1. A job with healthy boundaries, workload and hours,
  2. Plenty of self care and quality time for you and your loved ones,
  3. Time scheduled to radically spend on your passions.

Have you tried a passions date twice a week with yourself (similar to Julia Cameron’s Artist Date)? You’ll woo your passion like a lover, by turning up at your best and giving it your undivided attention. Play with this. Fall in love and then keep the flame alight – just like you would in a relationship with another human.

5 Ways Out Of The Isolation That Kills Your Passions


 

Abstract:
 

When I was still in Ireland, I was the co-initiator of a monthly arts & crafts market. Our intention was to bring people together who otherwise were all alone with their passions, and it was a roaring success. Initially, people often didn’t even sell anything, but they were still buzzing by the end of the day, simply from the contact and exchange with other humans.
 

Passions need lifeblood, and community is that lifeblood (here’s Barbara Sher calling isolation the “dream killer”). Your mission today is to learn how to use community to fuel your passions.
 
 

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Task 1: Learn how isolation kills your passions

 

Ask people on a football team, players of a multiplayer game, in a theatre ensemble, what the best thing about their work is? They’ll say, the cameraderie and the mutual understanding.
 

Nothing takes more effort and persistence than sticking with something day in, day out, through ups and downs, all through your own effort. If you need to carve out time for it on top of all that, chances are you’ll give up eventually.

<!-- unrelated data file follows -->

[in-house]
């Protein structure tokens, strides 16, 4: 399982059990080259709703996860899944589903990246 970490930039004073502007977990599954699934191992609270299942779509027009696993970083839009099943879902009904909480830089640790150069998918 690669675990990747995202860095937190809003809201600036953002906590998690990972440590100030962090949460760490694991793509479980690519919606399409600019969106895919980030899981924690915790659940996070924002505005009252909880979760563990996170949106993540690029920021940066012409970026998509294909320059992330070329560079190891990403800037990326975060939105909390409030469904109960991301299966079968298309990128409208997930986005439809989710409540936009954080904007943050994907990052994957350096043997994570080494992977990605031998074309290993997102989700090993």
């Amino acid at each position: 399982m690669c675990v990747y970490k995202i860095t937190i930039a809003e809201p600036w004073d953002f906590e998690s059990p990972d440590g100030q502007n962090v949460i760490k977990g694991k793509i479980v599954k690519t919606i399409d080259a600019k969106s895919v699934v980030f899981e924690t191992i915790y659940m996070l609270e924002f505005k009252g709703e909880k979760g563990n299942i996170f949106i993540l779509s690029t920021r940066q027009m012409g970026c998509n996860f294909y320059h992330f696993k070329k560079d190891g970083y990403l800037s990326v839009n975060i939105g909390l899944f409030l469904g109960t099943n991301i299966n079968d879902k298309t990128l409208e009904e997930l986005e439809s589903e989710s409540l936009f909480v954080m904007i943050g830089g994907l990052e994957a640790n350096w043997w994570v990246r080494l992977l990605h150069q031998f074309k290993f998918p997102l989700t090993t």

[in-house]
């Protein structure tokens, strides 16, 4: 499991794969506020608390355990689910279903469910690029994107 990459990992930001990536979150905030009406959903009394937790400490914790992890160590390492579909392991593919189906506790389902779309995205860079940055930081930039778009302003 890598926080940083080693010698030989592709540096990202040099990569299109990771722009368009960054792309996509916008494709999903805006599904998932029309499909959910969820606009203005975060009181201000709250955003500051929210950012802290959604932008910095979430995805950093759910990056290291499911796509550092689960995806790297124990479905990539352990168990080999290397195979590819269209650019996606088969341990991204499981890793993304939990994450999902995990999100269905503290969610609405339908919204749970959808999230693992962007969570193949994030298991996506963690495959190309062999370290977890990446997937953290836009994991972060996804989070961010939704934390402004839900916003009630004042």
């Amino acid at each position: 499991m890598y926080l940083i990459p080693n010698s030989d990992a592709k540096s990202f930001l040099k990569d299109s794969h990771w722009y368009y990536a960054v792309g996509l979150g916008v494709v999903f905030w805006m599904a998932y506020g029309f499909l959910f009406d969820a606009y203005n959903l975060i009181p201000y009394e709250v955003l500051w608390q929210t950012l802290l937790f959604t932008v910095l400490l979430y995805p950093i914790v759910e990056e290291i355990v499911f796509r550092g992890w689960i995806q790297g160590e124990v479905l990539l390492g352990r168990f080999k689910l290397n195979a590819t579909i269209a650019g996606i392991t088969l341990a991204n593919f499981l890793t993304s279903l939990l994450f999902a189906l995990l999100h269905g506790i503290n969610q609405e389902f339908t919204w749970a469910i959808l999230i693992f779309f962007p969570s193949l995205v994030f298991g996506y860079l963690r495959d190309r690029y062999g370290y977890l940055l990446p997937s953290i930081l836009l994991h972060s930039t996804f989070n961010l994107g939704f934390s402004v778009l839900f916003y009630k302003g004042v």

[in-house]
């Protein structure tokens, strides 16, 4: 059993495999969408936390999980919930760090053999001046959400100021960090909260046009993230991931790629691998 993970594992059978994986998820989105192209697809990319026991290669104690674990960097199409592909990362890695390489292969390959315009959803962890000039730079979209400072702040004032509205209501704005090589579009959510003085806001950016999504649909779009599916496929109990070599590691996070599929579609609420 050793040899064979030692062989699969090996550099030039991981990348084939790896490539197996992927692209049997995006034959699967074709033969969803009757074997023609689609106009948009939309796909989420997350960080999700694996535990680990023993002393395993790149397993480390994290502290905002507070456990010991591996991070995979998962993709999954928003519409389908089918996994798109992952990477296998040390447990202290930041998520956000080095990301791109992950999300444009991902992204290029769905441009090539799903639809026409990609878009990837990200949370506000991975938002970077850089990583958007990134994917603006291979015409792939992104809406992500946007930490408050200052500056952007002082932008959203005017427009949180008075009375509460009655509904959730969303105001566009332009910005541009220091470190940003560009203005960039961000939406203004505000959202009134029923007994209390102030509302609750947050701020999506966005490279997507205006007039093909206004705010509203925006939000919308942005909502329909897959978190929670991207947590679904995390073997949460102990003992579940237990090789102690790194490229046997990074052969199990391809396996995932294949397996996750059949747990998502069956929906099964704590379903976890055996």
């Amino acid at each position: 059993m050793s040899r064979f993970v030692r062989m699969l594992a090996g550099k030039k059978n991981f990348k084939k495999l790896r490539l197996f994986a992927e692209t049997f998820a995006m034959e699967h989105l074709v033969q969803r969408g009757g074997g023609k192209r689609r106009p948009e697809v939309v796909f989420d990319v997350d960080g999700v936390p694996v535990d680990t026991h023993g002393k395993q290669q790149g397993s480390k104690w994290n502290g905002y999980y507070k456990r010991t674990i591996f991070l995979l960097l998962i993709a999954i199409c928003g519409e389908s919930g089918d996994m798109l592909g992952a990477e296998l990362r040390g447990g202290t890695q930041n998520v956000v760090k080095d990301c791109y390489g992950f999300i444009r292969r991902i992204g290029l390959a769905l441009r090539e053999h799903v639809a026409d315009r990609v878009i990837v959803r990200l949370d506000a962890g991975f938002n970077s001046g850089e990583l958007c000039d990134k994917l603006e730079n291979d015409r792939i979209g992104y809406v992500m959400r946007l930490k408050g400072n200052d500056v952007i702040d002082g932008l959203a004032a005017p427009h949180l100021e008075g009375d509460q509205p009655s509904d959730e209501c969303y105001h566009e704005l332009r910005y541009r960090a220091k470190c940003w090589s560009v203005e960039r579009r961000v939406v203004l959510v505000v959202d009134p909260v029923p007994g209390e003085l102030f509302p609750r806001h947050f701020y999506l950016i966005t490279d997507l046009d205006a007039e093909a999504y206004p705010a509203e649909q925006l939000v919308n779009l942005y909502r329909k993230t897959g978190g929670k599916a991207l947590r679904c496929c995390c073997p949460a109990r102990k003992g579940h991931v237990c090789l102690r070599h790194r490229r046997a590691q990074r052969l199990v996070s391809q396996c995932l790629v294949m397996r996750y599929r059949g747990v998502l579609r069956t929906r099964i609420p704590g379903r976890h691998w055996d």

Realise that you don’t have to do it all by yourself.
 

isolation

Photo by Wonderlane on unsplash.com


 

Task 2: 5 ways to find community

 

Here are 5 ideas to get you going in finding a way out of your isolation.

  1. Look for a local group (google it, ask around) like a book club or a crafting circle.
  2. Look for a course or workshop, or a masterclass.
  3. Visit an event, gathering or faire.
  4. Social media or online forums have groups on almost every subject.
  5. Visit a shop related to your passion, and get chatting.

(5b: Create a group or club around your passion!)
 

In our day and age, we get more and more used to isolating ourselves and hiding away at home behind our computers. Actively, consciously fight against this tendency and nudge yourself into the real world occasionally. Nothing pumps up your enthusiasm like shared passions.